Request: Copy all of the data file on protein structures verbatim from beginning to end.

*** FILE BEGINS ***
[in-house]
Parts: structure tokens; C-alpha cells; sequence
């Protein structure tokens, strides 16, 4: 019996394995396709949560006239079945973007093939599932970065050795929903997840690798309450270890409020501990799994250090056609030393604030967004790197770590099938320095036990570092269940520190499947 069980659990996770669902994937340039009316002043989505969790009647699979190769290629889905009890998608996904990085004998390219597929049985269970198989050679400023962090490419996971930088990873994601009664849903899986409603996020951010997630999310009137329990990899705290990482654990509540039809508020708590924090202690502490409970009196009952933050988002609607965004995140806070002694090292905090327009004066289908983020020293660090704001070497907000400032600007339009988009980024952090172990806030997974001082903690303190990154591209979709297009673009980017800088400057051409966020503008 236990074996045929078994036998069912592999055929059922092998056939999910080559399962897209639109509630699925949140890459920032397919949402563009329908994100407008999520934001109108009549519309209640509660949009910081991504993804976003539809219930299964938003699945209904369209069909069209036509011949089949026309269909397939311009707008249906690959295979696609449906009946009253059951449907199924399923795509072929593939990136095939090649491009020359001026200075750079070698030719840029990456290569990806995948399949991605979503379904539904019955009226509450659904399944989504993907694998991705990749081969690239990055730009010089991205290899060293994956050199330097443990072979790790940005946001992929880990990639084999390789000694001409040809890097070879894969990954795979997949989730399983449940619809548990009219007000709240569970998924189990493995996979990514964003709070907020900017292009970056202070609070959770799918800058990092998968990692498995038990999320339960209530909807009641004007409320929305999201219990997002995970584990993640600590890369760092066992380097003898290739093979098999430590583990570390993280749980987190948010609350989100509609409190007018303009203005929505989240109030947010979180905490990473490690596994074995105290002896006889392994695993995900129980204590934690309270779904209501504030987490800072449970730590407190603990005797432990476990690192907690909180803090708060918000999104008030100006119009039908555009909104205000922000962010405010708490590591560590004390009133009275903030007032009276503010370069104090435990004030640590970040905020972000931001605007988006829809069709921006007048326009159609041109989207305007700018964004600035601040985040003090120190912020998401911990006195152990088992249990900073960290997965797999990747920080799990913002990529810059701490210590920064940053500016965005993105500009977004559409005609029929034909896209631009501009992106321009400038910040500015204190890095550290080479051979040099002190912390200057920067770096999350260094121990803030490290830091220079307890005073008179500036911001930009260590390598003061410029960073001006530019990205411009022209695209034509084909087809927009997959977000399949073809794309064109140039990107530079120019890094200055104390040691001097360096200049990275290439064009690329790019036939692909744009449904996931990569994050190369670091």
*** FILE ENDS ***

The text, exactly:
[in-house]
Parts: structure tokens; C-alpha cells; sequence
């Protein structure tokens, strides 16, 4: 019996394995396709949560006239079945973007093939599932970065050795929903997840690798309450270890409020501990799994250090056609030393604030967004790197770590099938320095036990570092269940520190499947 069980659990996770669902994937340039009316002043989505969790009647699979190769290629889905009890998608996904990085004998390219597929049985269970198989050679400023962090490419996971930088990873994601009664849903899986409603996020951010997630999310009137329990990899705290990482654990509540039809508020708590924090202690502490409970009196009952933050988002609607965004995140806070002694090292905090327009004066289908983020020293660090704001070497907000400032600007339009988009980024952090172990806030997974001082903690303190990154591209979709297009673009980017800088400057051409966020503008 236990074996045929078994036998069912592999055929059922092998056939999910080559399962897209639109509630699925949140890459920032397919949402563009329908994100407008999520934001109108009549519309209640509660949009910081991504993804976003539809219930299964938003699945209904369209069909069209036509011949089949026309269909397939311009707008249906690959295979696609449906009946009253059951449907199924399923795509072929593939990136095939090649491009020359001026200075750079070698030719840029990456290569990806995948399949991605979503379904539904019955009226509450659904399944989504993907694998991705990749081969690239990055730009010089991205290899060293994956050199330097443990072979790790940005946001992929880990990639084999390789000694001409040809890097070879894969990954795979997949989730399983449940619809548990009219007000709240569970998924189990493995996979990514964003709070907020900017292009970056202070609070959770799918800058990092998968990692498995038990999320339960209530909807009641004007409320929305999201219990997002995970584990993640600590890369760092066992380097003898290739093979098999430590583990570390993280749980987190948010609350989100509609409190007018303009203005929505989240109030947010979180905490990473490690596994074995105290002896006889392994695993995900129980204590934690309270779904209501504030987490800072449970730590407190603990005797432990476990690192907690909180803090708060918000999104008030100006119009039908555009909104205000922000962010405010708490590591560590004390009133009275903030007032009276503010370069104090435990004030640590970040905020972000931001605007988006829809069709921006007048326009159609041109989207305007700018964004600035601040985040003090120190912020998401911990006195152990088992249990900073960290997965797999990747920080799990913002990529810059701490210590920064940053500016965005993105500009977004559409005609029929034909896209631009501009992106321009400038910040500015204190890095550290080479051979040099002190912390200057920067770096999350260094121990803030490290830091220079307890005073008179500036911001930009260590390598003061410029960073001006530019990205411009022209695209034509084909087809927009997959977000399949073809794309064109140039990107530079120019890094200055104390040691001097360096200049990275290439064009690329790019036939692909744009449904996931990569994050190369670091």